Going to the dentist for routine cleaning is a great first step toward perfecting your oral health, and if you haven’t been in a while, it certainly isn’t a small one. You might have heard that teeth cleanings can sometimes be uncomfortable for the patient. If you’re concerned about pain in preventive dentistry, here’s a little bit of information about teeth cleanings that can put you at ease
Do Teeth Cleanings Hurt?
It’s true that some patients who get teeth cleanings find that they can be pretty uncomfortable, but this isn’t necessarily the case for everyone. The most important distinction is the patient’s oral health when they show up for their appointment. If someone has gum disease or tartar buildup, it’s possible that cleaning that up could sting a little.
That said, there’s quite a bit that dentists can do to make you more comfortable.
What to Do About Teeth Cleaning Discomfort
Fortunately, dentists are well aware that patients might be a little bit uncomfortable during teeth cleaning, so they’re prepared to help. Modern anesthetics are fast and effective, so if you’re at all concerned about pain, your dentist will be able to completely numb your mouth in seconds.
That’s why it’s best to be honest with your dentist about your dental hygiene if you’re coming in for a dental cleaning—that’ll give them an opportunity to recommend pain relief before the treatment begins.
How To Maintain your Teeth
If you have a while before your next teeth cleaning, you can make changes to your dental hygiene now so that your next cleaning will be easier. Here are a few things you can do to improve your oral health before your checkup:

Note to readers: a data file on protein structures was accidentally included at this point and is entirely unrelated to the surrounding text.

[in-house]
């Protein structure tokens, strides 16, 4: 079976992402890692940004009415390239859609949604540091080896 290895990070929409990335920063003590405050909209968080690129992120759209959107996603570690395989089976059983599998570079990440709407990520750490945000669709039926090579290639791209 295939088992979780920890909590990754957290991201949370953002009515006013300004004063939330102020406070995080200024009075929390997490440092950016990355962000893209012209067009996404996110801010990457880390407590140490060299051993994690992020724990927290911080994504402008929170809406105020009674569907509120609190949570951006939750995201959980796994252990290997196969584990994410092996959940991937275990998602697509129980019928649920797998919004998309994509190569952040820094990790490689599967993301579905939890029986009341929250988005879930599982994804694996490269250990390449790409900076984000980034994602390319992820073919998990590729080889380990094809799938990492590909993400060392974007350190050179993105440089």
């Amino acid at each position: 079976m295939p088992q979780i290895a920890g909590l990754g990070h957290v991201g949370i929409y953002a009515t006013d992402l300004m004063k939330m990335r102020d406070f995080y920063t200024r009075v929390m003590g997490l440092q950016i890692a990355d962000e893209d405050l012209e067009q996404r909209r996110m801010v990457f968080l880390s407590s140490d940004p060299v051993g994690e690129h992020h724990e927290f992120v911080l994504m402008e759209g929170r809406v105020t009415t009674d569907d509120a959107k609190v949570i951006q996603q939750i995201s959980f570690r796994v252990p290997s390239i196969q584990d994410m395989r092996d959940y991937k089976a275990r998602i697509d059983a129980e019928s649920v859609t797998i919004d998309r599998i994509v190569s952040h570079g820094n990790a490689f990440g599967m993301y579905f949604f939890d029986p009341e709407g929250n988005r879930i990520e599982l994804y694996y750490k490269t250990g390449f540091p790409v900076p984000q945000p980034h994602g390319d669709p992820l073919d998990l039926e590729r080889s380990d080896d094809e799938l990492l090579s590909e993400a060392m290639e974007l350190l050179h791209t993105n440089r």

- Brush your teeth twice a day, and floss once daily.
- Use antibacterial mouthwash after brushing to head off infection.
- Stay away from sugary sweets and starchy snacks that can lead to plaque buildup
- Stay hydrated. This can induce saliva production, which serves as the mouth’s natural cleanser.
And of course, by making more frequent trips to the dentist, you’ll be able to better your oral health. That means if you can make it through the first cleaning, it’ll just get easier and easier the more you go.
About the Author
Dr. Racha Kadamani is a dentist who prides herself on being able to offer her patients the latest in oral medicine. She spends one-on-one time with each of her patients so that she, personally, can empower them to take care of their teeth. Dr. Kadamani graduated from the Loma Linda University School of Dentistry in California, and she’s a proud member of the Texas Dental Association.
If you have any questions about teeth cleanings, she can be reached at her website or by phone at (210) 782-6842.